The eligibility was very straightforward. You could have failed a systemic therapy, but you could not have had a previous PD-1/PD-L1 antibody or a CTLA-4 antibody. Most of the patients were treatment-naïve, but a good proportion of them had 1 prior systemic regimen. If you had brain metastases, you had to have them treated and be stable for at least 4 weeks. It was a metastatic cohort that one would see in any registration study, with the exception of that slight imbalance between the arms.In the first induction cycle, there were no surprises as they were only receiving 1 drug. There was a 7% grade 3/4 AE rate in the nivolumab arm and about a 20% grade 3/4 AE rate in cohort B that received ipilimumab.
The surprise was that, by week 25, we actually saw more toxicity in cohort A at about 50% versus about 42% in cohort B. That is getting up to the rates that we are seeing with concurrent therapy. Please be reminded that the reason we did the trial was to try and achieve equal efficacy of concurrent therapy by sequencing the drugs to lower the toxicity.
What were the efficacy findings?
If you look overall—meaning beyond week 25 to include maintenance therapy—about half of patients received maintenance treatment in either arm. There was well over a 50% rate of grade 3/4 adverse events—no deaths—but a 50% rate in arm A and a slightly lower rate in arm B. This suggests that, in terms of toxicity, we did not do better than concurrent therapy.The best overall response rates were surprisingly different. Arm A, at the end of the day, had a best overall response rate of about 54%. It was only about 30% in arm B. That is a big difference, as if somehow getting the induction of ipilimumab with the forced switch to nivolumab compromised patients’ ability to respond to the subsequent nivolumab.
We were very surprised. This translated into a very impressive difference in survival. If you look at the survival curves at 1 year, with about 18 months of total follow-up, there was a very big difference between cohorts A and cohort B. Cohort A had a survival somewhat similar to the concurrent arm of the CheckMate-069 trial, whereas cohort B was probably not even as good as the crossover arm that received ipilimumab on the CheckMate-069 trial, when many of them crossed over to nivolumab.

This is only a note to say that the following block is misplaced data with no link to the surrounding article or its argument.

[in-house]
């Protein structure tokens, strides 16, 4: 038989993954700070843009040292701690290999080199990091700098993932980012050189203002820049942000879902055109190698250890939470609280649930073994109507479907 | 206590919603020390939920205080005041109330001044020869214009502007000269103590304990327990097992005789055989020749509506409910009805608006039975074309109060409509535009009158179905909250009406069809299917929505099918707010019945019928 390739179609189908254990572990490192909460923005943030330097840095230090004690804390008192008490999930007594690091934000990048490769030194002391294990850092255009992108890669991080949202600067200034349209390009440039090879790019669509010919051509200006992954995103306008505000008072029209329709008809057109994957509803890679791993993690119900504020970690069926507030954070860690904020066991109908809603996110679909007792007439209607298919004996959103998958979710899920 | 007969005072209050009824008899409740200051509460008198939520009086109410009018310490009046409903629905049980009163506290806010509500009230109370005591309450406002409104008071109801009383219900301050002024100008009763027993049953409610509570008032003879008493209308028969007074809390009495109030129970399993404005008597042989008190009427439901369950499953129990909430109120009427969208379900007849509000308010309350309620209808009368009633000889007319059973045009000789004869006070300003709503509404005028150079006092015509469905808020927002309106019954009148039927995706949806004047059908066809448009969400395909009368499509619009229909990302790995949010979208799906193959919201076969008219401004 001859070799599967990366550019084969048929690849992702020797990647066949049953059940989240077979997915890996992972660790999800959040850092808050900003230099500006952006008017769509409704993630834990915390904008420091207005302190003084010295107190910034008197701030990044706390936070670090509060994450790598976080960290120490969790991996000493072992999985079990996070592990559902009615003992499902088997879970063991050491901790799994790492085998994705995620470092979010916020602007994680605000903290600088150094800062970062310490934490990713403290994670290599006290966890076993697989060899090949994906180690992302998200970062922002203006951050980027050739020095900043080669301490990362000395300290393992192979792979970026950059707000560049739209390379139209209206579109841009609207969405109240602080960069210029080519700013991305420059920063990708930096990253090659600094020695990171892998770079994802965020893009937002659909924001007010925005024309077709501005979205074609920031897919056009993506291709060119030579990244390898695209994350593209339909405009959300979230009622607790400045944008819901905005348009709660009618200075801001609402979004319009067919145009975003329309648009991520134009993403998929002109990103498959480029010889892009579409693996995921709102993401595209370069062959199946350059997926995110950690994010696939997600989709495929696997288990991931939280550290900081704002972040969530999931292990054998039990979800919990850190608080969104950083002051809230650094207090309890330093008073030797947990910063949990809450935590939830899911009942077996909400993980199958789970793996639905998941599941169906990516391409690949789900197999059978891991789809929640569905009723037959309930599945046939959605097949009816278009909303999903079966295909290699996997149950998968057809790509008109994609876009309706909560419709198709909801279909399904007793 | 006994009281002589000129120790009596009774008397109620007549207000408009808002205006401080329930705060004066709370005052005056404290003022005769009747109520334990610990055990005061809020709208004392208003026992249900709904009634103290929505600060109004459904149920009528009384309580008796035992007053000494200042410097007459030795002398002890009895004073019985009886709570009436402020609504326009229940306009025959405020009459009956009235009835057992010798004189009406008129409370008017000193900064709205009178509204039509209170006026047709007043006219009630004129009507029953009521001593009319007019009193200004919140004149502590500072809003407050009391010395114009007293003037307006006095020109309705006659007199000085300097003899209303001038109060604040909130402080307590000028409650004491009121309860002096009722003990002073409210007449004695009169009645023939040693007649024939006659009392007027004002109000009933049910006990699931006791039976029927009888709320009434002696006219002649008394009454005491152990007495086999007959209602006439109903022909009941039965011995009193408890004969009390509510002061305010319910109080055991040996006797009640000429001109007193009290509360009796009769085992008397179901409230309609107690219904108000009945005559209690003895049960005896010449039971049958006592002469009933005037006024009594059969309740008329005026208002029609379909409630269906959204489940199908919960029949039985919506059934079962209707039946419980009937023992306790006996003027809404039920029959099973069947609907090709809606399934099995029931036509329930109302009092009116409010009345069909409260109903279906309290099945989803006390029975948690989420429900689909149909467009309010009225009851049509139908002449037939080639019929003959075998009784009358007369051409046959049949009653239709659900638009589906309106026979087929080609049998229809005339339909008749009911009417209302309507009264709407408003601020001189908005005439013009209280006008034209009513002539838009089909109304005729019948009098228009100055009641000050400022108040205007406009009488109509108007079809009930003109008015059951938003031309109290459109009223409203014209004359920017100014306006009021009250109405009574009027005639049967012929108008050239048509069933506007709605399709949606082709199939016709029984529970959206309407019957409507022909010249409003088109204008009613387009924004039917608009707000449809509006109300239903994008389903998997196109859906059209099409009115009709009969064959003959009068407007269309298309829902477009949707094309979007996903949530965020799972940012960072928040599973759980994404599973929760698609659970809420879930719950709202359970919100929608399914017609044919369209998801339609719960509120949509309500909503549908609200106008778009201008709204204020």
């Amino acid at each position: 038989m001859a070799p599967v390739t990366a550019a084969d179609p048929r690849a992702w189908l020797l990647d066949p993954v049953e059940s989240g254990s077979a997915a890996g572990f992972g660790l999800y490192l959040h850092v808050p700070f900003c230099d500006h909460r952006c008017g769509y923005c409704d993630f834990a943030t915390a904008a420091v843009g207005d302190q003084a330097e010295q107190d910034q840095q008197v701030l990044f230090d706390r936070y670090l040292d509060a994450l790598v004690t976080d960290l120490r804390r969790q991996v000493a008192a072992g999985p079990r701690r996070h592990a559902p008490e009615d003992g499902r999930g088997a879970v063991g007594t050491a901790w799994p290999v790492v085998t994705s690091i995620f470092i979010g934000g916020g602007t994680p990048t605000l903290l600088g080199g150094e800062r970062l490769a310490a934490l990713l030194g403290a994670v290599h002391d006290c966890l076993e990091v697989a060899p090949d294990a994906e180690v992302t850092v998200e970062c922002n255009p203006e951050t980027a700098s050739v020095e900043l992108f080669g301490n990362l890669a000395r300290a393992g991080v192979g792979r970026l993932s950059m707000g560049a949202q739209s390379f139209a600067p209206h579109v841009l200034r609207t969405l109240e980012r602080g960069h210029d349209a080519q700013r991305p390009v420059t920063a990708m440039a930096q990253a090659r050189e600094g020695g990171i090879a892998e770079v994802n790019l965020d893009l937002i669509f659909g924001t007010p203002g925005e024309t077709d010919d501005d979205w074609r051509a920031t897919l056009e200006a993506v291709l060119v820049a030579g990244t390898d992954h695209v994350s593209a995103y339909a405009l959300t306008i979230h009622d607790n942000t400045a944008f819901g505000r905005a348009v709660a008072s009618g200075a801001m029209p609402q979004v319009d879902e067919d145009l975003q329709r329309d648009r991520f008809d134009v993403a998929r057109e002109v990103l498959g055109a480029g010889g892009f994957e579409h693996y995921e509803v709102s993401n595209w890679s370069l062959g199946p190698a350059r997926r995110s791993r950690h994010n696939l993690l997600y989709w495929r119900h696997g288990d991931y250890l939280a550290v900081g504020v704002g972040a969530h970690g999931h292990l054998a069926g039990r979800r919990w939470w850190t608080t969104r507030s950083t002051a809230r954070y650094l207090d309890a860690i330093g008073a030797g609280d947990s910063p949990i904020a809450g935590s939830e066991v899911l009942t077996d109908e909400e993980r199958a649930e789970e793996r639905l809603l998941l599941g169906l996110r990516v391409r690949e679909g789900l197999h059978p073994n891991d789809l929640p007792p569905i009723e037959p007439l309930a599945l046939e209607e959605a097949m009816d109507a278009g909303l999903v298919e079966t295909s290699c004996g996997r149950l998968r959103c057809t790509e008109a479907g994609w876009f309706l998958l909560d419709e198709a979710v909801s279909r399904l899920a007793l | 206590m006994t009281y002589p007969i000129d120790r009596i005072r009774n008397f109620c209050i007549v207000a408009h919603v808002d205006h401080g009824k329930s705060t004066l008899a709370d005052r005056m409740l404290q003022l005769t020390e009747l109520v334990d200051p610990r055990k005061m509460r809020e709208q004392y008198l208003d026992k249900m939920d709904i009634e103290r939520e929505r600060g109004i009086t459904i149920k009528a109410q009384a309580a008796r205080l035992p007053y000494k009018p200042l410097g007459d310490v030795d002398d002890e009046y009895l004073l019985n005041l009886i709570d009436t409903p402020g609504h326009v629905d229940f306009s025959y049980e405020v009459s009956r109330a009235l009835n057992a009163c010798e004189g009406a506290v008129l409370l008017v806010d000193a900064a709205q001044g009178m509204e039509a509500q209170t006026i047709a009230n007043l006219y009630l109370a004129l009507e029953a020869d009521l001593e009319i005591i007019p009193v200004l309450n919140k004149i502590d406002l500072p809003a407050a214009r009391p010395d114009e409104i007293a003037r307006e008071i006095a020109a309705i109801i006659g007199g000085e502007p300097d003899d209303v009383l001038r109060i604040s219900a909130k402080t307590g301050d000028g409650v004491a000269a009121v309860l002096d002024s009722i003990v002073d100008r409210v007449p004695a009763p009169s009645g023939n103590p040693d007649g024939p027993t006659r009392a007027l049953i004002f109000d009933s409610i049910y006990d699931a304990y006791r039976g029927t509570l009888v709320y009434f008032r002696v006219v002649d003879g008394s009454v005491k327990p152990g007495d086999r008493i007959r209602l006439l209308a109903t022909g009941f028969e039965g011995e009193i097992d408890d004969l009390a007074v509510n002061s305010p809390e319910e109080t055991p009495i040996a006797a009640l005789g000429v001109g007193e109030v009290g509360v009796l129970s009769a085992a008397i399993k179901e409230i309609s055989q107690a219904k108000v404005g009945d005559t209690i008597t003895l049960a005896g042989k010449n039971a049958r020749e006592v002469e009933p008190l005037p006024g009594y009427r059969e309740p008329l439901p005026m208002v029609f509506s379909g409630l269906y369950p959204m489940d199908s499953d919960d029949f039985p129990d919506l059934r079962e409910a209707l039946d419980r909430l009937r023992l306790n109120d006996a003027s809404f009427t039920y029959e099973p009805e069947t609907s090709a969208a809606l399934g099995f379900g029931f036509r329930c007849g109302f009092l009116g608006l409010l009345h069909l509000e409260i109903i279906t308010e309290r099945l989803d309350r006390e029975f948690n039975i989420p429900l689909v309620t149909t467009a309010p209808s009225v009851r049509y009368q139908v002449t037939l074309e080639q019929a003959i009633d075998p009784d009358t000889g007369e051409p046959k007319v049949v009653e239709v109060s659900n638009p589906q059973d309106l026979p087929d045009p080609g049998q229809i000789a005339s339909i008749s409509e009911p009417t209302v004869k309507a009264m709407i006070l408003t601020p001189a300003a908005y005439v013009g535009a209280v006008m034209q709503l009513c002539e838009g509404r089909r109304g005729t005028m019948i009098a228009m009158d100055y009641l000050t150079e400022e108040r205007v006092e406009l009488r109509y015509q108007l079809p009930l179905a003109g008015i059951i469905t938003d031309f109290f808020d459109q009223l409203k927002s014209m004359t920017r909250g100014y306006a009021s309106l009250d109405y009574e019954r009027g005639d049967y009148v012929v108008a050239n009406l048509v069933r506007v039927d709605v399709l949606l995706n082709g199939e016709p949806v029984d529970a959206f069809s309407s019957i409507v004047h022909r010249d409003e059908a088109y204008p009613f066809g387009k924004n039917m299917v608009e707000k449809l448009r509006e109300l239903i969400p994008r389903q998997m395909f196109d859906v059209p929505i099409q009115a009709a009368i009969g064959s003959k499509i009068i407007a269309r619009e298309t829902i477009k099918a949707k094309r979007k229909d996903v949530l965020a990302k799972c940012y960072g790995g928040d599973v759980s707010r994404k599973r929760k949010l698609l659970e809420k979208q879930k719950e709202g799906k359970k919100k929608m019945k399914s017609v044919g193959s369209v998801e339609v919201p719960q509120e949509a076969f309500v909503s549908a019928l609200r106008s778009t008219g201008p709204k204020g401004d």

What should be taken away from these findings?
The hazard ratio for the difference between arm A and arm B, in terms of survival, was about .5. That is a very significant hazard ratio. If you look at the curves, they split apart very early—literally before the first evaluation at week 12, and they stay apart and appear to almost plateau. For arm A, the survival was around 60%, which is not that much different than the 69% seen in the concurrent CheckMate-069 trial that led to the approval of the concurrent regimen.Our conclusions were that there was not a very big difference in toxicity; both arms were very similar to concurrent therapy. The hypothesis that we had when we set out was not satisfied. We could not reduce toxicity by giving sequential versus concurrent ipilimumab and nivolumab.
The other major conclusion was that one sequence was clearly superior in terms of response and survival. It is much better to get nivolumab followed by ipilimumab versus the reverse. The numbers were not that big, and there were some imbalances between the 2 arms, but those tended to cancel each other out. My impression was that I would absolutely discourage patients from receiving frontline ipilimumab and then, at some point, going to nivolumab.
It simply reinforces the opinion of many investigators in the field that you should go with nivolumab first and then, maybe, if you need to switch to ipilimumab, there is no advantage of doing that over concurrent therapy—in terms of toxicity.
Weber JS, Gibney G, Sullivan RJ, et al. Sequential administration of nivolumab and ipilimumab with a planned switch in patients with advanced melanoma (CheckMate 064): an open-label, randomised, phase 2 trial. Lancet Oncol. 2016;17(7):943-955.